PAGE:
Threats to rule of law ‘harming businesses’

Threats to rule of law 'harming businesses'In 2015, the Magna Carta celebrated its 800th birthday, marking eight centuries since the first formal record of the rule of law was written in the UK.


Today, just 17 copies of the historic document survive, but the country’s rule of law remains intact – or does it?


According to a recent report from law firm Linklaters, the foundations of the British rule of law are weakening, which could have significant consequences for ordinary people, as well as businesses and even the government.


But what exactly is threatening the rule of law and what does this mean for businesses throughout the country?

Why is the rule of law under threat?

As technology develops and businesses have the tools at their disposal to be more powerful than ever before, this poses potential threats to the rule of law. After all, the digital nature of today’s world makes it concerningly easy for this power to be abused.


Linklaters identified five key areas where the rule of law could be threatened within the business world:

  • Excessive executive power
  • Retroactivity
  • Uncertainty
  • Unmanageability
  • Changes in the burden of proof

This is particularly worrying as the whole point of the rule of law is to make sure the country and its businesses are run in a fair manner, with clear rules and clear leadership.


Examples of these five key points in action include government ministers taking it upon themselves to change aspects of legislation without seeking the required approval from parliament first, as well as introducing laws with vague wording that could be interpreted in different ways, making them challenging to manage.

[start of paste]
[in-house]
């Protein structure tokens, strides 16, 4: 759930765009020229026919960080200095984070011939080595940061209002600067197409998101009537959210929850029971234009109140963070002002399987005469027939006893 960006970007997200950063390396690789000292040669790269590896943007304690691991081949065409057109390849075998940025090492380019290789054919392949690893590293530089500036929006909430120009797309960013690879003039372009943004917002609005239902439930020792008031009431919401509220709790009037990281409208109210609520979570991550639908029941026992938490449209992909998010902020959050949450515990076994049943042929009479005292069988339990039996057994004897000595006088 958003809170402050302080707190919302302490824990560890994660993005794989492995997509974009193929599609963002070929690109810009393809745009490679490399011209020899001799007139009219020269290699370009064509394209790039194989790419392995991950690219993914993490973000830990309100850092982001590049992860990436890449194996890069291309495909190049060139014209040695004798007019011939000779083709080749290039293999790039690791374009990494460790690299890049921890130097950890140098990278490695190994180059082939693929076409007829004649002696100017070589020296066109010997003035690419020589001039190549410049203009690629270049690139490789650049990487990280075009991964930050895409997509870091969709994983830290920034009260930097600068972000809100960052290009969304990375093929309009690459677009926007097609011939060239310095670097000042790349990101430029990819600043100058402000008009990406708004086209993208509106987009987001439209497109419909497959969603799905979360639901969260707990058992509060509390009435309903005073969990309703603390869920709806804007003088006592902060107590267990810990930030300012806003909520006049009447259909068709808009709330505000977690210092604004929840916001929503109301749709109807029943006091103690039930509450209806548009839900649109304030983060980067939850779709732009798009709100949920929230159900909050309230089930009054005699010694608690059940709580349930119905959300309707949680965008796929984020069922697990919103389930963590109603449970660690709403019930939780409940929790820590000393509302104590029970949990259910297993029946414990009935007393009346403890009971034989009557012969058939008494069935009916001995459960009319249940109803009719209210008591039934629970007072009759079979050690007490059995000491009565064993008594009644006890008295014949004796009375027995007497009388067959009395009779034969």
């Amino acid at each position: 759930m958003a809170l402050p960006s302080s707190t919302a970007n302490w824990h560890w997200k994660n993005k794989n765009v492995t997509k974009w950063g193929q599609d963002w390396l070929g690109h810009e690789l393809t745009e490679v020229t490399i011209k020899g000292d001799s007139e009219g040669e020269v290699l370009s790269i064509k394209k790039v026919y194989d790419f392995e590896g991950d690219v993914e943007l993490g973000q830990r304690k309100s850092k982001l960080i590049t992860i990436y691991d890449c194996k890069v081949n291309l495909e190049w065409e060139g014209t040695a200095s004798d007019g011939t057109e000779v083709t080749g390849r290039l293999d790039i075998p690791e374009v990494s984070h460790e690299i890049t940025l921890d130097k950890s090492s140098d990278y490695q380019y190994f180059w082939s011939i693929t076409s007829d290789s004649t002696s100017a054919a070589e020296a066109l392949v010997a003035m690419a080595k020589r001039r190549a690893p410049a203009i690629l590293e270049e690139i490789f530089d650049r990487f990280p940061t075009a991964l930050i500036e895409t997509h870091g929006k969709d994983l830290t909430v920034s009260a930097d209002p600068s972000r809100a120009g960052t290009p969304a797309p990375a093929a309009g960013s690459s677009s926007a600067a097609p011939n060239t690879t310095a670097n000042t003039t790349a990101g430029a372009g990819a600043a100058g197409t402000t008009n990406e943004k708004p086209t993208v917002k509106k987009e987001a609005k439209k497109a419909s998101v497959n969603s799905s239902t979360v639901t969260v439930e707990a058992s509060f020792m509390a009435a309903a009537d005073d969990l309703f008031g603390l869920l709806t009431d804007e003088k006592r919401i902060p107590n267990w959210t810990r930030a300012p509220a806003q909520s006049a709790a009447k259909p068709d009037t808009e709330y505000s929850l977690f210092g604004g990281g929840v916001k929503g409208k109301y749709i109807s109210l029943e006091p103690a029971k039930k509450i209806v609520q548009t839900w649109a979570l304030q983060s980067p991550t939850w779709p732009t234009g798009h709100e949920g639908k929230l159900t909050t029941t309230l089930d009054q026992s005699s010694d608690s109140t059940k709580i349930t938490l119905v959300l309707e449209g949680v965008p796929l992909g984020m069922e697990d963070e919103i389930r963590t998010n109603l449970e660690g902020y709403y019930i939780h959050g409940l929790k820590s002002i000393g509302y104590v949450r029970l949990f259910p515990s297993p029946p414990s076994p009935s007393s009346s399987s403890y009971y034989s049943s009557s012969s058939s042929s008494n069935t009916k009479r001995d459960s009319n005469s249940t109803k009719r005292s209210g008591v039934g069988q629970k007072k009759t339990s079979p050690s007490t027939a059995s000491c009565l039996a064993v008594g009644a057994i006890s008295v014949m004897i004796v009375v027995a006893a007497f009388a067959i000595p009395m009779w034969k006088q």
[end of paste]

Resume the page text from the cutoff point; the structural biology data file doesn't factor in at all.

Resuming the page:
In addition, the Linklaters report explained that there have been cases where the burden of proof has been reversed to require an individual to be proved innocent rather than guilty, presenting further challenges to the justice system.

Potential consequences for businesses

But what does all of this mean for the corporate world?


Linklaters partner Richard Godden explained that UK businesses could see a decline in overseas investment if the rule of law is no longer a given, which could in turn have potentially devastating effects for the British economy.


He stated: “The fairness and certainty that the rule of law provides is one of the main reasons the UK is a destination of choice for global investors.


“We tend to take concepts like laws being public, certain and prospective for granted, as well as the notion that the government is under the law, rather than above it, yet we are increasingly seeing instances where this is not the case.”


This raises a whole host of questions regarding the sustainability of business management, particularly in relation to those that are regulated by the government. If parliament itself is not following the rule of law, then companies are not necessarily being guided towards the right ways of operating, presenting even more challenges and igniting something of a vicious circle.


Linklaters’ report explained that the government has provided arguments for some of its abuse of the rule of law, for instance by claiming that altering the burden of proof is sometimes necessary to catch criminals, alongside the fact that secondary legislation is often much quicker and more cost-effective to pass through parliament than standard statute laws.


In light of the Magna Carta’s significant milestone birthday, Mr Godden concluded: “A renewed sense of purpose in protecting the rule of law for the benefit of this and future generations is in everyone’s interests. It should not be the preserve of anniversary years, but an enduring and constant priority.”


With this in mind, legal experts could see an increase in demand for their services as businesses and the government take a renewed hold of the rule of law as the new year approaches.


Our 2015 Mid-Year Report combines a review of the prevailing conditions in the in-house legal recruitment market with the results of a comprehensive compensation survey of lawyers registered with Barclay Simpson.ADNFCR-1684-ID-801808774-ADNFCR